Choosing A Chicken Breed

Starting a backyard chicken flock is fun for the whole family. The hard part is deciding on the type and breed of bird. Your reasons for raising chickens will influence your list of breeds. They’re generally grouped according to their purpose such as meat, eggs, and ornamental.

Jeff Smith is the director of sales and marketing at Cackle Hatchery in Lebanon, Missouri. He says choosing birds for the egg color they produce has become a popular trend, especially those called “olive eggers”.

"It’s not really a breed, it’s actually a hybrid or cross, but you’re basically breeding parent stocks that one parent might have a real true blue egg it produces as a true breed, and then the other parent will have a real dark egg," says Smith. "So, you breed those two together, and that first generation will produce an olive egg-type color."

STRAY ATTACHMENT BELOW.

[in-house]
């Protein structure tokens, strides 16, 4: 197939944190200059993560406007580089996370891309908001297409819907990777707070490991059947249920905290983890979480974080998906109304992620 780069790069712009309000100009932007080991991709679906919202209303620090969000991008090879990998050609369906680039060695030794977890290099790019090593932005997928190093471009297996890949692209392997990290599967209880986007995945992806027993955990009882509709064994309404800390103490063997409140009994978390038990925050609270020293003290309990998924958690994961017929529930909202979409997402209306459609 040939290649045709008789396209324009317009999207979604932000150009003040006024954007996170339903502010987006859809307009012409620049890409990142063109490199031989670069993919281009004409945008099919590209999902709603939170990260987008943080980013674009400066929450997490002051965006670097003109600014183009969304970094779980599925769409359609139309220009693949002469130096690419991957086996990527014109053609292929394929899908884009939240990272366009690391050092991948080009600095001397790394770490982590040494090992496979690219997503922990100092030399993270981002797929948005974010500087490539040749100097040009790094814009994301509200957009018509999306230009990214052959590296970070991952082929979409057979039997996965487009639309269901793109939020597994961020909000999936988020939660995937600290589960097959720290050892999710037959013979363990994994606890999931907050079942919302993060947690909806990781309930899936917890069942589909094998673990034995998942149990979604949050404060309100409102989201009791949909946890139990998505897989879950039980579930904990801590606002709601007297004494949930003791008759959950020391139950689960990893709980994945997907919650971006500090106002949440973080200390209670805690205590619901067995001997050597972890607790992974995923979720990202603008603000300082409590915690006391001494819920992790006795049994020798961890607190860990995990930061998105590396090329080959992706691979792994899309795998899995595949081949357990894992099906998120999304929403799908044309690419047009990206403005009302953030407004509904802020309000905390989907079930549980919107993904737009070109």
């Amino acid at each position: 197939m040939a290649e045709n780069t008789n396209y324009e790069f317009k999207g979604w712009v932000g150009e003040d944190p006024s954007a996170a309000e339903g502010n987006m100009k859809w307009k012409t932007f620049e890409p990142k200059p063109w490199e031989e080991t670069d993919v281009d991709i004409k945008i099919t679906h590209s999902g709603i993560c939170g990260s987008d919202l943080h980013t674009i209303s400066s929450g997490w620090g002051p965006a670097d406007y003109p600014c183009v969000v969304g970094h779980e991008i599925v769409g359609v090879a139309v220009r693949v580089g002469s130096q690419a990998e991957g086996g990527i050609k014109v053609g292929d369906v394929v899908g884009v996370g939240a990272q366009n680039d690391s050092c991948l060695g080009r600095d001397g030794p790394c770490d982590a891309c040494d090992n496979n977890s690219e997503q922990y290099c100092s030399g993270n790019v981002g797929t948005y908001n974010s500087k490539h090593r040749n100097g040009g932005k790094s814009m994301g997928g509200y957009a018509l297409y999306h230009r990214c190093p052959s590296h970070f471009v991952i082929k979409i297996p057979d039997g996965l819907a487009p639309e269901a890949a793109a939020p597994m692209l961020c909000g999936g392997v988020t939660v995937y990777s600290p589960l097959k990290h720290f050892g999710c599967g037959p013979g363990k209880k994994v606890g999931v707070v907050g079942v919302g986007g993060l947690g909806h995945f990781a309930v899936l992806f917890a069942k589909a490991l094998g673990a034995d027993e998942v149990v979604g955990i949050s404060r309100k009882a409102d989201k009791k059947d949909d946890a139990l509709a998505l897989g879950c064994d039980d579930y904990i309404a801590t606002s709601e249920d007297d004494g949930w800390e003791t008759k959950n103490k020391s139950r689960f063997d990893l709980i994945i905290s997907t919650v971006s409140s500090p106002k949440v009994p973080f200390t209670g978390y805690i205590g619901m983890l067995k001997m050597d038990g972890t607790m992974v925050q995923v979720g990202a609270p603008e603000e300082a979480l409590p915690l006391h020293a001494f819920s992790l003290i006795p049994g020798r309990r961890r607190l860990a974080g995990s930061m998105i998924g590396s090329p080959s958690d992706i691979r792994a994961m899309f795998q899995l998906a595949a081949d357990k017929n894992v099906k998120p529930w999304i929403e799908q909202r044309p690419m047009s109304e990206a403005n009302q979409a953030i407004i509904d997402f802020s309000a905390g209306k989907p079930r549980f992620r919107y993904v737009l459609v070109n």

If you have kids and a small back yard, Smith says to consider breeds that are likely to be docile and calm.

"Orpingtons generally are pretty docile and friendly and manageable, non-flighty. Brahmas, Silkie bantams, some Cochin bantams. Ultimately there’s a large percentage of the breeds that are okay for kids in backyard situations," he says. "It really boils down to are you going to spend the time with them so they become friendly?"

No matter what breed you choose, be sure to provide the birds with the best feed available for overall health. Egg layers need calcium and nutrients for egg production. Meat birds require a complete feed with high levels of protein for rapid growth and overall meat quality.

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